Yes, the main appeal of content marketing is that you’re answering the questions your leads and customers are asking, and they typically ask Google so you’re getting free traffic from the world’s most powerful search engine.

However, it can take a bit for the SEO magic to kick in, so you’re going to have to add something extra to your content promotion strategy.

You can use social media to share your content with your followers, and even promote it with paid ads.

This has double the benefits as Google no longer only tracks links to your content, but social mentions, as well.

If you have a mailing list, share your content with your subscribers.

Ask your customers what they think, and what they want you to cover next. This gets you the reach you need while also supplying you with the ideas to keep creating great blog posts.

And if you’re using BuzzSumo to see which content works well, find the key influencers that’ll help amplify your content and reach more leads.


  • Use social media to share your content
  • Notify your email subscribers
  • Get in touch with influencers

Step 6. Create your content

Finally, it’s time to create your content.

Like we already talked about, you’ll need a lot of it to start seeing results fasts.

If you scatter a blog post here and there, yeah, you’ll get some traffic, but it won’t be sustainable in the long run.

If you don’t have the time to create at least 3 posts per week, hire blog content writers.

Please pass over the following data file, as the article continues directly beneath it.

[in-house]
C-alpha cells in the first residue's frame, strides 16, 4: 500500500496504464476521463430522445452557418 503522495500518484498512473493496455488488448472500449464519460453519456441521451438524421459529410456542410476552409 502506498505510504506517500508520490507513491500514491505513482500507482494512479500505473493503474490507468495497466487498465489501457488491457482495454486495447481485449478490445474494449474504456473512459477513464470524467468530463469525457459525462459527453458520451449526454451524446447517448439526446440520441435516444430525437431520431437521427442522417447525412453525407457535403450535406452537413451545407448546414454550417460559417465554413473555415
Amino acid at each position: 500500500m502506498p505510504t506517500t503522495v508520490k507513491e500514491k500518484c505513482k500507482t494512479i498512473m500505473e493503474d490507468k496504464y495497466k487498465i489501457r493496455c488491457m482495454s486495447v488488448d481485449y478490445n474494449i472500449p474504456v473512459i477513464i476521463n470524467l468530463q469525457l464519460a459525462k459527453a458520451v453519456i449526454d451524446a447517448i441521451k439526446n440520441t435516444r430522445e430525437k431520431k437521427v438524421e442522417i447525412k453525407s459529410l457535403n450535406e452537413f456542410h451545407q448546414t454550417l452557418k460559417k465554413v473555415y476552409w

We’ll cover platforms you can use to find the right people for your audience and your business, but first:

What are you going to tell your writers?

Writing a good writing & creative brief is the most important thing you’ll need if you want your content to perform well.

You want to hit the right amount of information without giving too little, or so much that your writer needs hours to understand the brief.

This is what we typically have in our creative briefs at ContentFly:

  1. Name and summary. Briefly explain what the blog post is all about.
  2. Length.
  3. Audience. Who is the writer writing for? For people with back pain, for general audience, or for your existing customers?
  4. Intent. What’s the point of this post? Educating people on back pain remedies, or selling them your services?
  5. Style/tone. Do you want to keep it casual, funny, formal or something else?
  6. Domain. What’s your industry, what problems are you solving?
  7. Format. Is this a blog post, a case study, a tutorial?
  8. Narrative perspective. Should the writer address the reader directly (2nd person, “You”) or speak from the 3rd person (“They”)? Something else?
  9. Dialect. For example, US or UK English.
  10. Description. What should go into the piece? Who’s going to read it? Add any assorted information you may find useful.
  11. Examples and research sources. Do you have any examples of blog posts that you liked and that the writer can emulate? Should the writer source their research from specific sites or books?
  12. SEO keywords.
  13. Other comments. If you forgot to add something, this is the place to add it.

Where to Hire Blog Writers?

Now that you need to know what you have to tell them, it’s time to hire your blog content writers.

You can absolutely find them independently by googling or using platforms like Fiverr.

However, that means having to interview them, compare their samples, and a bunch of other tasks you don’t need if you want to get your content up and running as soon as possible.

Our solution is ContentFly.

For $250/month, you get access to writers that know their stuff. And the best part is: you don’t have to do anything but submit your creative brief.

We take care of everything else.

Research, images and revisions are included in the price, and you can be on your merry content marketing way in as little as 36 hours.

The writers we work with have been pre-vetted and we know who’s an expert on what, so your topic will be in good hands.

All there’s left for you to do is hit “publish” and get in touch with people who can’t wait to start working with you.